Histories of Transmission
Before I entered the Society, my daily life often felt history starved. I have always taken an active interest in Church history and the history of art and ideas, and I am on meaningful terms with my personal history, but there was some integral potential in my relationship with history that eluded me. Looking back, I can now say that I longed for direct participation in a way of life infused by the presence of the past – a living presence in dynamic relationship with the present and the future. This living presence is a foundational element of monastic life. It roots, stabilizes, and nourishes the life in the midst of much contemporary change and discontinuity. It orients our movements like a transpersonal lodestar. That is the authentic power of tradition.
“Renewing Our Foundations” has awakened or refreshed our sense of how valuable it is to know our Society’s history, as we live a history-saturated way of life. I want to share a few thoughts about what I’ve come to call “histories of transmission.”
Our calling to steward and safeguard a tradition requires that each generation of Brothers receive the inheritance of our tradition, which includes guidance in making meaning of it. Each generation must interpret that tradition so that it speaks a living Word. Finally, each generation must arrive at a sense of agency in relation to that tradition, acknowledging that sometimes interpretation entails modifying or even abandoning some elements of what we received. And then the cycle repeats itself as a generation takes up its responsibility to impart the tradition – with its own fingerprints all over it – to the next generation.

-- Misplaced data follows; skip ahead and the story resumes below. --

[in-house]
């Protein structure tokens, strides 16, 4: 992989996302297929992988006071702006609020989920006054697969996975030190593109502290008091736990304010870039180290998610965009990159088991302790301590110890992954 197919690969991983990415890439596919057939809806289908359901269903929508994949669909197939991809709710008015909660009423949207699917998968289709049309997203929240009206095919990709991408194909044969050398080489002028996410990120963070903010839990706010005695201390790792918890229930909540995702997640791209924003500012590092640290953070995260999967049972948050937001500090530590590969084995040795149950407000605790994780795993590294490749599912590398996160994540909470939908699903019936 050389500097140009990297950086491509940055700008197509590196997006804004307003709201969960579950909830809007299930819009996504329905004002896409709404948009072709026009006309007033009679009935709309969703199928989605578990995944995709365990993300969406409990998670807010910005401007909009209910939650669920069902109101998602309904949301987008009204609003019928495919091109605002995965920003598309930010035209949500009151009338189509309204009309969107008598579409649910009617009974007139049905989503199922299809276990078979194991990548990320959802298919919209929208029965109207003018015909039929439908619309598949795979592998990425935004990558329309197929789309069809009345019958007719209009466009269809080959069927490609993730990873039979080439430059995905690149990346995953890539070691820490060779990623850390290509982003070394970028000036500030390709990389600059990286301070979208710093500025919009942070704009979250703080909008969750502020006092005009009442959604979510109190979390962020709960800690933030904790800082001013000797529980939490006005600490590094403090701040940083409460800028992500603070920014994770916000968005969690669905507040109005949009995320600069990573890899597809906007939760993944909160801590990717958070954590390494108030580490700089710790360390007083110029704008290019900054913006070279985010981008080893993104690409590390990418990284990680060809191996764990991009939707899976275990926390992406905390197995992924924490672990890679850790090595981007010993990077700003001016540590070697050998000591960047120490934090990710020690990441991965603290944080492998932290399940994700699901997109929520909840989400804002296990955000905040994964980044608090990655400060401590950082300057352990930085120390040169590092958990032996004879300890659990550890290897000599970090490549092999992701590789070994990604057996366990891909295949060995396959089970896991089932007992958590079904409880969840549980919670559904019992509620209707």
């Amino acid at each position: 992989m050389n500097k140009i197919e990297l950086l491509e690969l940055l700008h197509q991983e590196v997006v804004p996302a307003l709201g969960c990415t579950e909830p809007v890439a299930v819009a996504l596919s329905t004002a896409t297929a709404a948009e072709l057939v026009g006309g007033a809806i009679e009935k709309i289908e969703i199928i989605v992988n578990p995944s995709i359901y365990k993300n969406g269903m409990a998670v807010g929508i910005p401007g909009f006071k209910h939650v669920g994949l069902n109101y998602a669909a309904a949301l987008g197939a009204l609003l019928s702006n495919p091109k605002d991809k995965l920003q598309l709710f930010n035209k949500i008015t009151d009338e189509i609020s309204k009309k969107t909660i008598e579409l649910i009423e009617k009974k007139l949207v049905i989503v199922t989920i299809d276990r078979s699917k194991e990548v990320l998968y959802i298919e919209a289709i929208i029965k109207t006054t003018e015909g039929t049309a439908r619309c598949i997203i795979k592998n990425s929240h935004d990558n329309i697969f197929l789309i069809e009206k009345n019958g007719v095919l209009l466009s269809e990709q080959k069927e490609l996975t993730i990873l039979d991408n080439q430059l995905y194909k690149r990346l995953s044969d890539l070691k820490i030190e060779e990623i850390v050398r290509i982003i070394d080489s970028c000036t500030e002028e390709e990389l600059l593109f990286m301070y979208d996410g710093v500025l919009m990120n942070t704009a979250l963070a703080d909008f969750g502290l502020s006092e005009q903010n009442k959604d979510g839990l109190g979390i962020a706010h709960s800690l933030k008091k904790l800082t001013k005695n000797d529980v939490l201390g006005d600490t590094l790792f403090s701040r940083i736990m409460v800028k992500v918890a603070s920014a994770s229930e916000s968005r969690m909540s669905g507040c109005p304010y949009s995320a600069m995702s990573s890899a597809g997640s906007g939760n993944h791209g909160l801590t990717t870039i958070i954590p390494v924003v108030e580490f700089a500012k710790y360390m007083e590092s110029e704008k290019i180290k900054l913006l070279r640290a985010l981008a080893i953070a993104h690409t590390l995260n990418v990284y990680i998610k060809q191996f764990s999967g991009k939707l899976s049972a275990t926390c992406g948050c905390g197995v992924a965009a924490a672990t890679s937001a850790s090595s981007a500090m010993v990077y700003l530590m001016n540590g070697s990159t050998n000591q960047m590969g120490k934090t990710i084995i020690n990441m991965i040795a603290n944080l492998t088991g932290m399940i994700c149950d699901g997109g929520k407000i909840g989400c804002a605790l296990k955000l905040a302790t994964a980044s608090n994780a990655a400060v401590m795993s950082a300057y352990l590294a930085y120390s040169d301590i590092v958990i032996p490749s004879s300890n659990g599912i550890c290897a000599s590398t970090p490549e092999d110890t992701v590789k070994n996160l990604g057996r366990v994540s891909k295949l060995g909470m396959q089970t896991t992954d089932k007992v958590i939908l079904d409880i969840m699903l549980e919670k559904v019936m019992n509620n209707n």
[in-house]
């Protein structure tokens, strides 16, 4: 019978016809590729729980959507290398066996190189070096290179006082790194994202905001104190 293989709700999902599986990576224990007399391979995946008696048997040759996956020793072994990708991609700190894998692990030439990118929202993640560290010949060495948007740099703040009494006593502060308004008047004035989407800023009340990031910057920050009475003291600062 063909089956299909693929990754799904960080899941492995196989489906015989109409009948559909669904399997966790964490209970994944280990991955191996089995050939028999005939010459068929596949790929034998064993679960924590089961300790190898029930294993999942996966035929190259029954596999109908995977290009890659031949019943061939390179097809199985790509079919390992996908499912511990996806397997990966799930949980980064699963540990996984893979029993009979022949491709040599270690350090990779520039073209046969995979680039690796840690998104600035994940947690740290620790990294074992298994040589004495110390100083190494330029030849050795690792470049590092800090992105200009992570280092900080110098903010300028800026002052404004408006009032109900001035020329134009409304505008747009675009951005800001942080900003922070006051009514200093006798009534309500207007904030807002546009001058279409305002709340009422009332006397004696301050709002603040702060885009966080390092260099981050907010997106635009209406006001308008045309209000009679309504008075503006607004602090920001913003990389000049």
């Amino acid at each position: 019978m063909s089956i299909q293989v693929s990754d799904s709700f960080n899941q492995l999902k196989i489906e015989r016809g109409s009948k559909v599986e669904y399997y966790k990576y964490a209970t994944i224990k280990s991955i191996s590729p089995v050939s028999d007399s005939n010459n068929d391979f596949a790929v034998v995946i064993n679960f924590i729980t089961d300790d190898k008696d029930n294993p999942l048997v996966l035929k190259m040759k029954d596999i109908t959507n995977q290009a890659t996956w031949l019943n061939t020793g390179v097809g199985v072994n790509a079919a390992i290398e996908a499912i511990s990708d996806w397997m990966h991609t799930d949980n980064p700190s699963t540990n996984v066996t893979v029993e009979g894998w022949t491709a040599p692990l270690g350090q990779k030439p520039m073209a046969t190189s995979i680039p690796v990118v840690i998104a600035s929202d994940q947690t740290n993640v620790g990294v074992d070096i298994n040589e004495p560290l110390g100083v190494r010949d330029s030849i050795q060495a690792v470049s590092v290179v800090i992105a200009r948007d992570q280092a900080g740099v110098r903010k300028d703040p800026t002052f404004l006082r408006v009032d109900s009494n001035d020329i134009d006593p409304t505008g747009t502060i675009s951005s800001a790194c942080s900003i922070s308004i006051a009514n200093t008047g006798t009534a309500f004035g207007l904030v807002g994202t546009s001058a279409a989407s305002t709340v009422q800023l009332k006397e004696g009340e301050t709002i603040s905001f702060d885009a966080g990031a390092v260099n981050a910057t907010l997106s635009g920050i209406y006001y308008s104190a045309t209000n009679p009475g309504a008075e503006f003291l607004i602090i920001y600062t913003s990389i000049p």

As new members enter and are initiated, as established members grow stable in the life, and as elder members impart their knowledge and wisdom but also age, all of us have differing degrees of access to the collective memory at the core of SSJE. Acknowledging this, we’ve been reminded in these conversations of how valuable it can be – and in the long term, how necessary it is – to make time to impart our histories of transmission. Knowing the history of a practice, a custom, a perspective, or a regulation inspires a sense of confidence: good tradition is not fragile or monolithic, but malleable and supple. It is meant for our thumbprints as much as for the thumbprints of our elders and our successors. Some loving interrogation brings oral histories of transmission to light. Updated records can augment the abundance of non-verbal, kinesthetic teaching by which monks have learned how to “monk it” for centuries.
Our consultant Jay has also used the phrase “the wisdom of ‘why.’” Reconnecting with exactly why we engage with some traditions will be a vital part of how we explain their significance to newer members, perhaps especially those with less formal churching. It will also help our own engagement remain fresh over the long haul.
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